It’s been nearly six months since I joined the Ball State and Muncie communities as Dean of the College of Health. I have experienced a tremendously warm welcome from folks in the college, university and community. The photo here was taken by Jane Ellery, assistant professor of Wellness Management in the School of Kinesiology at an arts installation at MadJax, a community makerspace for people in science, technology, engineering, art, math and culture. As someone recently said, I put the I in Muncie.
This fall semester has seen a flurry of “return to normal” activities on campus. In September, we hosted a Dean’s List reception for our amazing students and their families. For Homecoming in October, Eric Klosterman, assistant lecturer of sport administration, organized the long-standing Chase Charlie 5K run/walk, which offers an immersive learning opportunity for undergraduates. It benefits the Sport Administration Fund for Excellence, which provides scholarship and professional development for high achieving sport administration students. The College hosted a tent as part of Alumni Row before the football game, and Social Work won the bed race.
I am grateful to the efforts of Lt. Col. James Babbitt, chair of military science, who organized a very successful ROTC alumni reunion. Did you know we currently have more than 100 ROTC cadets and that there have been nearly 400 officers commissioned since 1998? Also this semester, there were several inspirational guest lectures and panel discussions hosted by the Fisher Institute of Health and Well-Being, as well as the Center for Peace and Conflict Studies.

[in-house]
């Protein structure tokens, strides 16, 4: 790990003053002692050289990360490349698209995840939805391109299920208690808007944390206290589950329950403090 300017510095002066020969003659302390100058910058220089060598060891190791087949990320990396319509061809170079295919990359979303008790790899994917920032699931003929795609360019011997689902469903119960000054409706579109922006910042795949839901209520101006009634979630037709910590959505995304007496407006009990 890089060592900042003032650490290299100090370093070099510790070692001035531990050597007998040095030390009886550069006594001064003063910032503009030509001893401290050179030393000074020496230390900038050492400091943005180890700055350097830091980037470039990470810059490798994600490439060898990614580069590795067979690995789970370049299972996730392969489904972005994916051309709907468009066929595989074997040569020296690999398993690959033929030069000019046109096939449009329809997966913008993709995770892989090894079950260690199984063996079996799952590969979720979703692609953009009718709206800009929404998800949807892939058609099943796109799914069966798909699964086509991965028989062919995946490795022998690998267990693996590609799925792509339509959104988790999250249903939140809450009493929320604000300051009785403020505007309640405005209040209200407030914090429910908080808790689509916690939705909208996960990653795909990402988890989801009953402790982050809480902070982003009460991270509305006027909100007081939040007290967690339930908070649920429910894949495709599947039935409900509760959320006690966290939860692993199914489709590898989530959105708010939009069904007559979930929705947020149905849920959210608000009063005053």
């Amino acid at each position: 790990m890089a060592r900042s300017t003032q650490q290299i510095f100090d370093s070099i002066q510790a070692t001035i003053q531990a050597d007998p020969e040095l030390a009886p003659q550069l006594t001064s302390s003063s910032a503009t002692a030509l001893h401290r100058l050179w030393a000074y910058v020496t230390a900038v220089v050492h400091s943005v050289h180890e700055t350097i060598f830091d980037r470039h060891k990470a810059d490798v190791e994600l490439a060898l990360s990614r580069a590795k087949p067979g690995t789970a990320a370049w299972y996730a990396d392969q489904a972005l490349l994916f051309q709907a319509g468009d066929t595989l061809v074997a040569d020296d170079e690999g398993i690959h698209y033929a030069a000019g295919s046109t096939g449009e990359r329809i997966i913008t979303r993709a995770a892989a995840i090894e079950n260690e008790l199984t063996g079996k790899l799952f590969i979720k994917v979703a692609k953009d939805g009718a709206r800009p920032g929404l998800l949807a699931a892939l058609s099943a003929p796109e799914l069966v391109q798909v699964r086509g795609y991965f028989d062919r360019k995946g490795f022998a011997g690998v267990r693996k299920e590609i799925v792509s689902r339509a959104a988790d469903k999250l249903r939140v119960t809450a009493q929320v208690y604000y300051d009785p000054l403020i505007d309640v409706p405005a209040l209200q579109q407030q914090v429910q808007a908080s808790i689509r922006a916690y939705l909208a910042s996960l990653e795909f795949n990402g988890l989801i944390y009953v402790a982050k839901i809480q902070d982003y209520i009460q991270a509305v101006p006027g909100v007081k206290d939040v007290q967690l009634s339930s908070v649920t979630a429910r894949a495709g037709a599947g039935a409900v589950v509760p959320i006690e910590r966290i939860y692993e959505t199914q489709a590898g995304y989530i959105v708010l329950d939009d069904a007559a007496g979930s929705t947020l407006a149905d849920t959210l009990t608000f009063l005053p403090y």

Frankly, things aren’t quite-yet truly normal. We continue to wear masks and monitor COVID symptoms and epidemiology. Few have not been touched by COVID personally with a family member or friend who was infected, and in some cases, died. As a College of Health, we protect ourselves and others and strive to be role models for public health practice. Our Interprofessional Community Clinics hosted a vaccine clinic that has served up more than 3600 vaccine shots in arms. Some of our students served as Cardinal Health Navigators assisting with contact tracing and being liaisons for peers who had to quarantine. COVID has provided opportunities for many of us to reflect on the importance of human connections. We look forward to the day when we can return to interacting in our traditional ways that includes not only serious study and skills training, but also leisure activities.
The College of Health is a vital health resource for Indiana. I am so grateful to be serving alongside our faculty and staff as we prepare future health professionals and researchers through our interprofessional education paradigm.
Scott Edward Rutledge
Dean, College of Health